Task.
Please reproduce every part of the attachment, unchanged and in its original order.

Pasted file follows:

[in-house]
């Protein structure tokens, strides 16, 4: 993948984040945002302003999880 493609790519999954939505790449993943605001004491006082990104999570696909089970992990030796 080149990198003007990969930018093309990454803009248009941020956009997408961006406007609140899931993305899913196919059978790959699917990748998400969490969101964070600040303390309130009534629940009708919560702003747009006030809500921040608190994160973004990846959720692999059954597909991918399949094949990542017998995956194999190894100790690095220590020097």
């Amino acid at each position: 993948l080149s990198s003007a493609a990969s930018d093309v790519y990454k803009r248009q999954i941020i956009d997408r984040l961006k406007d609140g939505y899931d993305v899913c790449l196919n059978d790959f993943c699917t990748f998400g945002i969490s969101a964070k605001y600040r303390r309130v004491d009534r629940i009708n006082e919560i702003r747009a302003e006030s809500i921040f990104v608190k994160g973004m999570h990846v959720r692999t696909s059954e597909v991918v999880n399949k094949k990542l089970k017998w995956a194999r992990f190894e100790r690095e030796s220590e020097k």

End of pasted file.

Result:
[in-house]
């Protein structure tokens, strides 16, 4: 993948984040945002302003999880 493609790519999954939505790449993943605001004491006082990104999570696909089970992990030796 080149990198003007990969930018093309990454803009248009941020956009997408961006406007609140899931993305899913196919059978790959699917990748998400969490969101964070600040303390309130009534629940009708919560702003747009006030809500921040608190994160973004990846959720692999059954597909991918399949094949990542017998995956194999190894100790690095220590020097």
């Amino acid at each position: 993948l080149s990198s003007a493609a990969s930018d093309v790519y990454k803009r248009q999954i941020i956009d997408r984040l961006k406007d609140g939505y899931d993305v899913c790449l196919n059978d790959f993943c699917t990748f998400g945002i969490s969101a964070k605001y600040r303390r309130v004491d009534r629940i009708n006082e919560i702003r747009a302003e006030s809500i921040f990104v608190k994160g973004m999570h990846v959720r692999t696909s059954e597909v991918v999880n399949k094949k990542l089970k017998w995956a194999r992990f190894e100790r690095e030796s220590e020097k």